Makepeace Sitlhou’s report, in this issue of The Baffler, on the agonies of Bengali Muslim Abubakkar Siddique, finds the worker stripped bare by his rulers, cast into statelessness and monitored by militant immigration enforcers in Assam, India. Sitlhou writes that in more than one-fourth of cases like Siddique’s, where proof of citizenship through records was produced, the Border Police booked the person anyway, citing the “illegibility” of names written on voting rolls. Siddique can show his voting card and record of attendance at court, to which the state can always respond: it’s your word against ours, but we can’t hear you, and no one can read your name.
Whose names are legible in America’s so-called democracy? Alphabet, the parent company of Google, is what Siddique is not in India: a recognized person with democratic speech rights. Ironic, then, is Google’s recent firing of Blake Lemoine, an AI researcher who claims the company’s LaMDA bot is sentient because of its ability to convey emotion in language. In “Sentience and Sensibility,” Meghan O’Gieblyn reminds us that Google silences in-house critics like Lemoine while using its formidable speech power to fund groups that lobby for conservative Supreme Court justices. It’s a foundational neoliberal scheme: corporate personhood leads to the elimination of a non-corporate person’s rights—for example, the right of anyone to have an abortion.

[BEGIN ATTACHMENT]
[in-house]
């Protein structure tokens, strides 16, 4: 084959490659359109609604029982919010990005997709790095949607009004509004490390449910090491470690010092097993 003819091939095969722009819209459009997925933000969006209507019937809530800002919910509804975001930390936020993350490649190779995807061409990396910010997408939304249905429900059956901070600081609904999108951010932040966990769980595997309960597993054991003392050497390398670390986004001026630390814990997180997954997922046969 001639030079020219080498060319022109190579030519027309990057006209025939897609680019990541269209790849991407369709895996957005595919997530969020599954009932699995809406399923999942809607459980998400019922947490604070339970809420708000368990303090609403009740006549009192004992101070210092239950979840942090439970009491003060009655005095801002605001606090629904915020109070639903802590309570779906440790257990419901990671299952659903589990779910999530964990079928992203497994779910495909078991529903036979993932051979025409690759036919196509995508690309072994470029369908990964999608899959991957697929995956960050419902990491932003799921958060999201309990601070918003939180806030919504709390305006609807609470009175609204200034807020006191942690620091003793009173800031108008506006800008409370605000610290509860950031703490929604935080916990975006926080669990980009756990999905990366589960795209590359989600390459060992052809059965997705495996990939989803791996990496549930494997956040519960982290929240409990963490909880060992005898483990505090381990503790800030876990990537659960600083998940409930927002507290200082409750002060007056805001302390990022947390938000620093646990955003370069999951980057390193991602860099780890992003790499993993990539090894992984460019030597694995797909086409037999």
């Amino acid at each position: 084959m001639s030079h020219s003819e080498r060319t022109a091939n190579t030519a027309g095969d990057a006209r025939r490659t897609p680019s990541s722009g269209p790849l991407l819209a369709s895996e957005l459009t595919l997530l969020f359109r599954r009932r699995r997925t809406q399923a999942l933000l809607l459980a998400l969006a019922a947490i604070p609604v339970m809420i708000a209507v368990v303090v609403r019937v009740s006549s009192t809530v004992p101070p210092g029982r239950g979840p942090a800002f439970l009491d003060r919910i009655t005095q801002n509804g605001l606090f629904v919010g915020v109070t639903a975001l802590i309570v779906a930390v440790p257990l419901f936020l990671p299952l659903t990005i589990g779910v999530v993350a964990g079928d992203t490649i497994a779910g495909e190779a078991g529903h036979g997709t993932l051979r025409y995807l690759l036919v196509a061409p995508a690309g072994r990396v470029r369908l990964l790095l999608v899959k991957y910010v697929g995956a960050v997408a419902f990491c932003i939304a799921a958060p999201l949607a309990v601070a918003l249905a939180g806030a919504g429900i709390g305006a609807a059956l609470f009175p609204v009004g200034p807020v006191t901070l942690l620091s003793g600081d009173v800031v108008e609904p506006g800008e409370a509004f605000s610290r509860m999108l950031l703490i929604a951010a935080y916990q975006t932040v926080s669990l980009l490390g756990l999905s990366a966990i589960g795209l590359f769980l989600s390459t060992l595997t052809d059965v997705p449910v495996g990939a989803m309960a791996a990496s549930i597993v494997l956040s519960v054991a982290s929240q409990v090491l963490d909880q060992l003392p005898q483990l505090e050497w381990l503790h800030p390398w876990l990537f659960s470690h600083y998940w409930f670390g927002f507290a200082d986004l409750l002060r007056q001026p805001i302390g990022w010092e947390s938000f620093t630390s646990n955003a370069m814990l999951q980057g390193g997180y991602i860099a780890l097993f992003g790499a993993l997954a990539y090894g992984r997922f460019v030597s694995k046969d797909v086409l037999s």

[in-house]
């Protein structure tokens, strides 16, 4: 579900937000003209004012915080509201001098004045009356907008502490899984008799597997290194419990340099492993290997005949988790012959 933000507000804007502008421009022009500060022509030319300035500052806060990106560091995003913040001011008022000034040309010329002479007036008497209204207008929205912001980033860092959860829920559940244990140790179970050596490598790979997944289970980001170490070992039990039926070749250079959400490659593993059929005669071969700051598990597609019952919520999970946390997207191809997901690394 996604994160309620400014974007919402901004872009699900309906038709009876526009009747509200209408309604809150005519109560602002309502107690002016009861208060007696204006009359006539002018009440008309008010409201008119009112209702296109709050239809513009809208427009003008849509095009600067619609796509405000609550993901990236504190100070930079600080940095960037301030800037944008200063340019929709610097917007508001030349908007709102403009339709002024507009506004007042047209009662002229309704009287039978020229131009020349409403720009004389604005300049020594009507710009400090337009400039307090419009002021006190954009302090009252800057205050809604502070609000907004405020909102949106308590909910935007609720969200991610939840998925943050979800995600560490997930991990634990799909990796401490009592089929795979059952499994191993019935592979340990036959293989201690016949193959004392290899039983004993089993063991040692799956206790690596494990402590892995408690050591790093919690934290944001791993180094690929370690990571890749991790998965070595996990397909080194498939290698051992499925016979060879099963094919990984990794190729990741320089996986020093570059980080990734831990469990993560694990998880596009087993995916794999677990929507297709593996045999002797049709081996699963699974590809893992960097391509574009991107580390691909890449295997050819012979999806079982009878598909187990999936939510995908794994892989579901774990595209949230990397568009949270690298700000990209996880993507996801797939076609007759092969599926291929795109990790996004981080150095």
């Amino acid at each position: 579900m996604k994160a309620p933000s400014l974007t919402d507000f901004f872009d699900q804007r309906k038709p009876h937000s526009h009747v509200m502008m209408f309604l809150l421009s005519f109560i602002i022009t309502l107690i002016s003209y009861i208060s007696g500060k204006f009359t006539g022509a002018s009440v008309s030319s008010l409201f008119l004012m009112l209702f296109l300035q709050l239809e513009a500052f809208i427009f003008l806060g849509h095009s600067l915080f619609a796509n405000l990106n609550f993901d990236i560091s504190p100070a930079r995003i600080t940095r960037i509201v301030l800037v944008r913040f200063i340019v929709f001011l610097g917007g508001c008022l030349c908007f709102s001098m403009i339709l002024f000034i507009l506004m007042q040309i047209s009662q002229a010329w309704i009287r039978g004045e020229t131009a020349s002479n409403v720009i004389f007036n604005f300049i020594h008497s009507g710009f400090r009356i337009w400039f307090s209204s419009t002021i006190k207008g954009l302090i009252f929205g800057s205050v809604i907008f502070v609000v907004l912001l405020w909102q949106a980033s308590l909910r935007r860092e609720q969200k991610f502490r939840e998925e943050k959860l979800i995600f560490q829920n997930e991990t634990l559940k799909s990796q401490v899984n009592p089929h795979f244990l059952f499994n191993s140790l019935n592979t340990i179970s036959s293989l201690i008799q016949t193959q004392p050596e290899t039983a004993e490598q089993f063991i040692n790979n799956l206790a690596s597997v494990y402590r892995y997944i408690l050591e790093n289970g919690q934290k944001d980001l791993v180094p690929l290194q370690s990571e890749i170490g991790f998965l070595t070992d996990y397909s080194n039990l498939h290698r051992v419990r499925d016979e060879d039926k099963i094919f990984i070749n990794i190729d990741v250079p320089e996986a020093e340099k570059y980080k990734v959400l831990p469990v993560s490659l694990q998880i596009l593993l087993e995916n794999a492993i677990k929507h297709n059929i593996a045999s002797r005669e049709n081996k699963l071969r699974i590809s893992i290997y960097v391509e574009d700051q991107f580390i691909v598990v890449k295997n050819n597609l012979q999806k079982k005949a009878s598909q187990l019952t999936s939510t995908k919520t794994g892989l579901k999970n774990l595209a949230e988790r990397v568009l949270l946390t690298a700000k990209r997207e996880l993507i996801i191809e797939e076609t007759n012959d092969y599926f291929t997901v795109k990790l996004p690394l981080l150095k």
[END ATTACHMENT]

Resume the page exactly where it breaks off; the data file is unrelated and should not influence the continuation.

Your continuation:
Both parties are implicated, if you’re checking boxes ahead of an election. For its part, the Democratic Party, Dave Denison writes in “The Democracy,” evolved from an organism that can’t hear itself into a New Democrat cyborg that listens only to the market. “The so-called New Democrats believed they could use market-based approaches that would create ‘win-win’ policies,” Denison writes. “They would do it by harnessing the power of credit.” Bankers would help solve poverty and inequality. Credit became the signal and democracy the noise.
The noise of democratic deliberation has grown louder, in the aftermath of the New Democrats, with the frustration and exhaustion that leads to radical politics. Austin McCoy’s “After Floyd,” which documents attempts to organize before and after the police murder of George Floyd, finds the author pushed further into abolitionism, not away from it, by the “insult” of an “entrenched power structure that is resistant to basic democratic dialogue and negotiation.” In Bryce Covert’s “We Mean Nothing to the Company,” Starbucks updates its legal tactics with “the worst excesses of their accumulated authoritarian power” against growing union membership. One of the company’s tricks is familiar: fire an organizer with good attendance by stating, without evidence, that they never showed up for work. No one can hear you, and we can’t read your name on the list.
Jules Gill-Peterson has these rights and this speech in mind with “Doctors Who?,” a history of DIY transition that doubles as a political lesson from trans feminism. “You can steal your body back from the state,” Gill-Peterson writes. “DIY treats legitimacy as arising from the people.” Here democracy is treated not as a form of government, or the fair election of a certain political party, but as an action. It’s the rejection of the authority, the taking of the list, the signal breaking through the noise, and the realization of an equalizing power that can’t be given away, even by the enemies of the many who claim they cannot hear or read the names.